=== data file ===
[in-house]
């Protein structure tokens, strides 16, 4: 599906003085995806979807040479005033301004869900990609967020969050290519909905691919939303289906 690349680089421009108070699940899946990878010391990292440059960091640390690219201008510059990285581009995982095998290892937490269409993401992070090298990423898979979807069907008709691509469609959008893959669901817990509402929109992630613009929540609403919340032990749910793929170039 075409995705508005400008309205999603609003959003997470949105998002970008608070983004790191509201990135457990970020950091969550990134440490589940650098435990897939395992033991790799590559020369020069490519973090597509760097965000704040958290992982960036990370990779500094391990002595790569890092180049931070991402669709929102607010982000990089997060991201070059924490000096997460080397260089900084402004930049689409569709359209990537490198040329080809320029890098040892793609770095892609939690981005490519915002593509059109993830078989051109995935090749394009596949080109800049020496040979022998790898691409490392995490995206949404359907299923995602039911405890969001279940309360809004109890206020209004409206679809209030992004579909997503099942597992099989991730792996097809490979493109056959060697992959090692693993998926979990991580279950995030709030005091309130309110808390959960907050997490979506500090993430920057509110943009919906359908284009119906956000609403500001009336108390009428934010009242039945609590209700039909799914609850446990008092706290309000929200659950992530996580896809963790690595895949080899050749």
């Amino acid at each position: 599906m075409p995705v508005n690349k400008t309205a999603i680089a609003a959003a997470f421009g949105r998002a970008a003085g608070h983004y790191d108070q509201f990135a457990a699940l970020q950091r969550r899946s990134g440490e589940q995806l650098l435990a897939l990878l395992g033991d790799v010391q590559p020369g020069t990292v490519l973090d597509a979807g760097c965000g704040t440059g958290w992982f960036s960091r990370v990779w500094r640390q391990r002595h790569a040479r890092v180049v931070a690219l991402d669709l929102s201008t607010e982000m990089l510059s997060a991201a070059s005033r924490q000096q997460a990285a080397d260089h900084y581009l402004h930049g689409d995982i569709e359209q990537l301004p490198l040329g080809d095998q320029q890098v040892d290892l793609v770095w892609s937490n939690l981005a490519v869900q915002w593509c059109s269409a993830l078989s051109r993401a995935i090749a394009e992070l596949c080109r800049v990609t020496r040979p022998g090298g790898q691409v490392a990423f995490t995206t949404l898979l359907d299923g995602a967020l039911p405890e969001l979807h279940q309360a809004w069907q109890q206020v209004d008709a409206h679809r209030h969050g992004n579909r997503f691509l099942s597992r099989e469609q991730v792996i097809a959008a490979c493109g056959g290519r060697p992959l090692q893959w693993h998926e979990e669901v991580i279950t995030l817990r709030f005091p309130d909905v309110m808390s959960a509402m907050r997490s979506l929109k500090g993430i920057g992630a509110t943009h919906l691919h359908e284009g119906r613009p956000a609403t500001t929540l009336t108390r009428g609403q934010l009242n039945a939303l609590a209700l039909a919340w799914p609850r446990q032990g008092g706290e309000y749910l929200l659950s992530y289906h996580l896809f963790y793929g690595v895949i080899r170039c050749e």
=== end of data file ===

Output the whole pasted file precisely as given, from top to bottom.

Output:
[in-house]
């Protein structure tokens, strides 16, 4: 599906003085995806979807040479005033301004869900990609967020969050290519909905691919939303289906 690349680089421009108070699940899946990878010391990292440059960091640390690219201008510059990285581009995982095998290892937490269409993401992070090298990423898979979807069907008709691509469609959008893959669901817990509402929109992630613009929540609403919340032990749910793929170039 075409995705508005400008309205999603609003959003997470949105998002970008608070983004790191509201990135457990970020950091969550990134440490589940650098435990897939395992033991790799590559020369020069490519973090597509760097965000704040958290992982960036990370990779500094391990002595790569890092180049931070991402669709929102607010982000990089997060991201070059924490000096997460080397260089900084402004930049689409569709359209990537490198040329080809320029890098040892793609770095892609939690981005490519915002593509059109993830078989051109995935090749394009596949080109800049020496040979022998790898691409490392995490995206949404359907299923995602039911405890969001279940309360809004109890206020209004409206679809209030992004579909997503099942597992099989991730792996097809490979493109056959060697992959090692693993998926979990991580279950995030709030005091309130309110808390959960907050997490979506500090993430920057509110943009919906359908284009119906956000609403500001009336108390009428934010009242039945609590209700039909799914609850446990008092706290309000929200659950992530996580896809963790690595895949080899050749």
């Amino acid at each position: 599906m075409p995705v508005n690349k400008t309205a999603i680089a609003a959003a997470f421009g949105r998002a970008a003085g608070h983004y790191d108070q509201f990135a457990a699940l970020q950091r969550r899946s990134g440490e589940q995806l650098l435990a897939l990878l395992g033991d790799v010391q590559p020369g020069t990292v490519l973090d597509a979807g760097c965000g704040t440059g958290w992982f960036s960091r990370v990779w500094r640390q391990r002595h790569a040479r890092v180049v931070a690219l991402d669709l929102s201008t607010e982000m990089l510059s997060a991201a070059s005033r924490q000096q997460a990285a080397d260089h900084y581009l402004h930049g689409d995982i569709e359209q990537l301004p490198l040329g080809d095998q320029q890098v040892d290892l793609v770095w892609s937490n939690l981005a490519v869900q915002w593509c059109s269409a993830l078989s051109r993401a995935i090749a394009e992070l596949c080109r800049v990609t020496r040979p022998g090298g790898q691409v490392a990423f995490t995206t949404l898979l359907d299923g995602a967020l039911p405890e969001l979807h279940q309360a809004w069907q109890q206020v209004d008709a409206h679809r209030h969050g992004n579909r997503f691509l099942s597992r099989e469609q991730v792996i097809a959008a490979c493109g056959g290519r060697p992959l090692q893959w693993h998926e979990e669901v991580i279950t995030l817990r709030f005091p309130d909905v309110m808390s959960a509402m907050r997490s979506l929109k500090g993430i920057g992630a509110t943009h919906l691919h359908e284009g119906r613009p956000a609403t500001t929540l009336t108390r009428g609403q934010l009242n039945a939303l609590a209700l039909a919340w799914p609850r446990q032990g008092g706290e309000y749910l929200l659950s992530y289906h996580l896809f963790y793929g690595v895949i080899r170039c050749e």